The efforts of the Clean Annapolis River Project lead to preservation of the Annapolis River and its watershed in Nova Scotia, Canada, and its designation as a UNESCO Biosphere Reserve.
Les Smith wrote the following brief history of the Annapolis River for the Horizon International Solutions Site based on his experience as a significant member of the team who worked to preserve the Annapolis River and its watershed and helped found the Clean Annapolis River Project (CARP). Smith is an interpreter with Nova Scotia Power at the Annapolis Tidal Generating Station.
The CARP, a charitable, community-based, non-governmental organization incorporated in 1990, works “with communities and organizations to promote awareness about, and to foster the conservation, restoration and sustainable use of the marine and freshwater ecosystems of the Annapolis River Watershed.”
The Annapolis River is an unusual place, as it is a semi tidal estuary, affected by the only tidal power generating plant in North America.
The complete story is more complicated than that.
To understand the Annapolis River and the changes it has seen, you have to go back to the mid 17th century.
When the French colonists returned to the Bay of Fundy, to the region they called LaCadia, they recognized the conditions here were similar to the north coast of the Brittany Peninsula and brought farmers with dyke building technology.
The Rivier Dauphan, as it was called at that time, was dyked all the way to the head of the tide, at Paradise, some 25 miles by river from the site of the settlement of Port Royal.
Those dykes kept the high tides off the marshes and the Acadian farmers soon had the best farmland around. Even after the Deportation of these French-speaking people, generations of farmers maintained the dyke system until the Second World War.
In the 1950s, the thinking of the time led to an old bridge which connected Annapolis Royal with Granville Ferry to be replaced with a causeway.
The Department of Agriculture operated the gates in the causeway to regulate the water level of the river and keep it some 8 feet below the high tide mark in the Annapolis Basin. In this way the old dykes were no longer needed.
The changes to the Annapolis River were drastic.
First the river was changed from a salt-water estuary with an average tide of 25' to a fresh-water lake with no tidal effect at all.
In addition to losing the clams, crabs, flounder, etc. the salt grasses which had grown on the sloping riverbanks were also lost.
This loss, coupled with a static "lake" level, lead to wave generated erosion in the lake between Annapolis Royal and Bridgetown.
In addition, in the '60s the state of sewage treatment in the western Annapolis Valley was typical in that raw sewage was discharged from many locations into the river and the Department of Agriculture would lower the river several feet each spring to expedite building of fences into the river so livestock which accessed the river for drinking water would not stray from their fields.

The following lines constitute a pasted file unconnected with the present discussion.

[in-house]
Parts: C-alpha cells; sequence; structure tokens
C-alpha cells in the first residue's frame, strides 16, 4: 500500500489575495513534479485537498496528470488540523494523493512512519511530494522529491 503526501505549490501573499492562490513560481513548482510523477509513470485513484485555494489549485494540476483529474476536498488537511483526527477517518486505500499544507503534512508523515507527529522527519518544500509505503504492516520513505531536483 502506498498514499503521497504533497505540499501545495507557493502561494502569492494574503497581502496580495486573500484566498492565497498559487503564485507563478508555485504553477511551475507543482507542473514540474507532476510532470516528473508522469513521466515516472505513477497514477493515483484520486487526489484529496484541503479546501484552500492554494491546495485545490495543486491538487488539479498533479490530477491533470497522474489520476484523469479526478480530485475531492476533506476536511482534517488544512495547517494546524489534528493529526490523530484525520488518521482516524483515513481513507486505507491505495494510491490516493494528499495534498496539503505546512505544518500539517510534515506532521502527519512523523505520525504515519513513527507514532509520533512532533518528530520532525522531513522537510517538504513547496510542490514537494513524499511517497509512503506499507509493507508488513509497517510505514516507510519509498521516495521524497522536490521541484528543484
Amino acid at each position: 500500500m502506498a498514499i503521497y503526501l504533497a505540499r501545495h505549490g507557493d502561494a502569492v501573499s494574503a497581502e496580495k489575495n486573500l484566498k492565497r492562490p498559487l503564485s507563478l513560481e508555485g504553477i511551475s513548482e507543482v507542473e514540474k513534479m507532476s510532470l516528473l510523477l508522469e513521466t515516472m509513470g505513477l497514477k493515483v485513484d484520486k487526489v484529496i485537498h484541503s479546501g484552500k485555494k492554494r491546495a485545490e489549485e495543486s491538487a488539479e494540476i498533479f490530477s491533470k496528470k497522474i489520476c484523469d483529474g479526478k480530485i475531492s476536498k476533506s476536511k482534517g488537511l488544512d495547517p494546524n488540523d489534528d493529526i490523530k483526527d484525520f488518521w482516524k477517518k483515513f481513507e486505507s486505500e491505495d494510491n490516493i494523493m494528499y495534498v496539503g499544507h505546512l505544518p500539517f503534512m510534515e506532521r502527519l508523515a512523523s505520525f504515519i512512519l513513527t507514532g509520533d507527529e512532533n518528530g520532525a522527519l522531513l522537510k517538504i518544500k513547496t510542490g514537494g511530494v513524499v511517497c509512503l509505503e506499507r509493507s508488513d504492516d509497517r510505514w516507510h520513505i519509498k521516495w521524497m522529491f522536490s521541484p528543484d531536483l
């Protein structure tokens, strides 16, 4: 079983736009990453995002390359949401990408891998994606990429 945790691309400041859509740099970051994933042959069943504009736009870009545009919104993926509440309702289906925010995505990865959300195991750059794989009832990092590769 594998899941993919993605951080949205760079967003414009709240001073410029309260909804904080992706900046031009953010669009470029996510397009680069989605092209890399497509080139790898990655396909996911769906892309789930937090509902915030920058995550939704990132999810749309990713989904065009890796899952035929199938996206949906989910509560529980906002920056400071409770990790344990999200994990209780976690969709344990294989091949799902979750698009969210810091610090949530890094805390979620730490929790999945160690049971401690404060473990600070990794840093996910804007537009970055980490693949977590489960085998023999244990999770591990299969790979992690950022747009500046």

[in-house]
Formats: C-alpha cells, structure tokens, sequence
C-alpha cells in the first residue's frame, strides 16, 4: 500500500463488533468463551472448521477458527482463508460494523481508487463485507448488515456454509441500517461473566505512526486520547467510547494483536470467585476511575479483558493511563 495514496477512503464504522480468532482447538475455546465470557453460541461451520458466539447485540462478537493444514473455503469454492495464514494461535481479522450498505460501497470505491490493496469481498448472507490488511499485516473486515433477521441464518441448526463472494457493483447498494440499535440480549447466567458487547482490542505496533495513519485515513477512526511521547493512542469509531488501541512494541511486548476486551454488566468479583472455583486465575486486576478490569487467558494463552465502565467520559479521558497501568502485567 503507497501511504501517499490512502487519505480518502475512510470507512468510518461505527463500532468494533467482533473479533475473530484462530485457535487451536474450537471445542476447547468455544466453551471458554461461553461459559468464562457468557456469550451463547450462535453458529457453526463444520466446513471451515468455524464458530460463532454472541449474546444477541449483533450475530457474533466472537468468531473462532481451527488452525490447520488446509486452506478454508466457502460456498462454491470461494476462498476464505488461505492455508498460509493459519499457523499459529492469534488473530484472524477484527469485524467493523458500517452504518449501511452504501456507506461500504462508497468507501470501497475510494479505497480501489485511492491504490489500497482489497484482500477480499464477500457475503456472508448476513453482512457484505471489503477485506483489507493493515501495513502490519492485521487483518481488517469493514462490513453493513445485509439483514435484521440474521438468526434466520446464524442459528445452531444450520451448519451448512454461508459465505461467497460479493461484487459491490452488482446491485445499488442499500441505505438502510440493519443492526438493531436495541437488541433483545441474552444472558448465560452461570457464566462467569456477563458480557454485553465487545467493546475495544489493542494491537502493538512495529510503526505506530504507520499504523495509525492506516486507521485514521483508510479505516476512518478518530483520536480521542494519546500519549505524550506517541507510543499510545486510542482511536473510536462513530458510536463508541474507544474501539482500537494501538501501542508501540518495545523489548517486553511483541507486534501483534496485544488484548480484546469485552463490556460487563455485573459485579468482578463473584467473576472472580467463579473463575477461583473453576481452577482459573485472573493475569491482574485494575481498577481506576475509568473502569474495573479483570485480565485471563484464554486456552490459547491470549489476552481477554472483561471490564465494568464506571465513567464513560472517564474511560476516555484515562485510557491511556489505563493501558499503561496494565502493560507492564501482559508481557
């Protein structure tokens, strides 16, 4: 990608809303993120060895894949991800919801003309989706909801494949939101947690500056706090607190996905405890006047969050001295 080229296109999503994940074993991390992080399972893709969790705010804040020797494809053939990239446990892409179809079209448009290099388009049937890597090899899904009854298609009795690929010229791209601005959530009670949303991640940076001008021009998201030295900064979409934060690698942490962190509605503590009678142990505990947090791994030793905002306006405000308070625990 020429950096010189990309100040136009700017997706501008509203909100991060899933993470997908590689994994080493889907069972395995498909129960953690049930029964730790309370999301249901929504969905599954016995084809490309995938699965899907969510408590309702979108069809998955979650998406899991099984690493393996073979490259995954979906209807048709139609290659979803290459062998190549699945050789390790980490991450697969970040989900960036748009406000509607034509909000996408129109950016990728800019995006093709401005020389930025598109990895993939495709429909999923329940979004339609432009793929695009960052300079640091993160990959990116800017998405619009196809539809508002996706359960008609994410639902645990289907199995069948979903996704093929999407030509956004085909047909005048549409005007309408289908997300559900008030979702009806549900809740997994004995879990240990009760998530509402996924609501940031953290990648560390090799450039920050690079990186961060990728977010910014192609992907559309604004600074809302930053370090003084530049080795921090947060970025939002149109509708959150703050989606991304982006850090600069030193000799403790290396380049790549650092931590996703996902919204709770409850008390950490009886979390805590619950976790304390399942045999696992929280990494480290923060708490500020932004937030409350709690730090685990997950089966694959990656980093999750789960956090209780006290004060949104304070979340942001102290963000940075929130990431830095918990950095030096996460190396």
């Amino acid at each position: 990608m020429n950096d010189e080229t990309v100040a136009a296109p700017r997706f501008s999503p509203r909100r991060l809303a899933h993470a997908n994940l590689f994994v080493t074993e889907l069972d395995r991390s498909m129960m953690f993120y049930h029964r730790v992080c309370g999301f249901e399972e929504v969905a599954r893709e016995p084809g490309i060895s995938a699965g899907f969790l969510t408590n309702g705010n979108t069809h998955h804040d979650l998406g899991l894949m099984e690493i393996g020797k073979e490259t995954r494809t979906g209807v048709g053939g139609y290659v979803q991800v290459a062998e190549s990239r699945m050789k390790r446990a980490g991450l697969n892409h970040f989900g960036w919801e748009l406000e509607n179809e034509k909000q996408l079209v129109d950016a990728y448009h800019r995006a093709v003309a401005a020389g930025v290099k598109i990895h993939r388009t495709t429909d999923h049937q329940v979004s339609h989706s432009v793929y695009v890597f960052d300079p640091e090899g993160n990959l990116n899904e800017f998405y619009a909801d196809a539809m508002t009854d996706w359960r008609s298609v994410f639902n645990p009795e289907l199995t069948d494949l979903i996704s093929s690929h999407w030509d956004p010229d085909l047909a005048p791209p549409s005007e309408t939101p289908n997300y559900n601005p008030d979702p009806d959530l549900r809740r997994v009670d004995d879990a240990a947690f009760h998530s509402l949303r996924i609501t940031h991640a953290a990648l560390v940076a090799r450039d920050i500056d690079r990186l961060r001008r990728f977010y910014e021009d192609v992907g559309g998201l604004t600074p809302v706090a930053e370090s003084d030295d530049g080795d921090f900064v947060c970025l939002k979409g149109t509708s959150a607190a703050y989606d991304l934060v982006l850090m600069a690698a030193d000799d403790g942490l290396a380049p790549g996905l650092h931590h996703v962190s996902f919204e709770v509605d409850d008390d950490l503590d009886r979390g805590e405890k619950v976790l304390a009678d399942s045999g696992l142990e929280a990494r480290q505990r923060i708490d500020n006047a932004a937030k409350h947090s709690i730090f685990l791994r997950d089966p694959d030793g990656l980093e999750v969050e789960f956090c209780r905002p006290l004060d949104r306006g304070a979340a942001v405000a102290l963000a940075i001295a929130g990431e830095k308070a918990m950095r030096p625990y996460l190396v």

A Department of Agriculture technician advised me in the early '80s that some summers the gates at Annapolis Royal might not be opened for as much as 6 weeks as the meager flow of the Annapolis River was easily handled through a fish passage in the causeway and by evaporation.
One might speculate on the condition of the river.
In 1980 the Causeway at Annapolis Royal was selected as the site of the Annapolis Tidal Power Test Station.
Installing a tidal turbine at the location meant that the river level would now fluctuate by just over two feet with each tide, as some 800,000 tons of seawater would be sluiced into the head pond then discharged through the turbine.
It is interesting to note some landowners were alarmed by the development and were sure their land would be ruined by the return of the salt water to the estuary.
This proved not to be the case.
The Clean Annapolis River Project (CARP) was founded in 1990 to assess the condition of the river.
Teams of volunteers called River Guardians began testing the river bi-weekly for temperature, turbidity, fecal coliform and suspended solids.
Over the years, armed with solid research, CARP managed to work with towns, farmers and householders along the river and its tributaries to introduce up to date sewage treatment facilities, restrict livestock access to the watercourses and eliminate non-functioning septic systems.
The Annapolis River is quite a different place today.
As the CARP website states, “While the group has received considerable recognition for its efforts, the real measure of success is the creation of environmental improvements in the Annapolis watershed.”
CARP attributes its success to partnerships including:
Nearly twenty years of volunteer based water quality monitoring
Participation of 14 farms in GHG reduction projects
Over 20 farm stewardship agreements signed
In 2001, The Annapolis River watershed area was declared part of a biosphere reserve, the UNESCO Southwest Nova Biosphere Reserve.
UNESCO writes: “Southwest Nova represents the natural region of southwestern Nova Scotia. This encompasses the five counties: Queens, Shelburne, Yarmouth, Digby and Annapolis.
"The biosphere reserve comprises major landscapes of the province, which exist in a near-pristine condition with intact ecosystem structure, processes and functions.
"Located in the boreal needleleaf forest biogeographical region, it includes rolling plains, river plains, glacial plains, hills, drumlins and coastal cliffs.
"As a result of its unique southerly position in the Maritimes, the region contains significant disjunctive populations of Atlantic coastal Plain plant species, Blandings turtle (Emydoidea blandingi), ribbon snake (Thamnophis sauritus) and southern flying squirrel (Glaucomys volans).”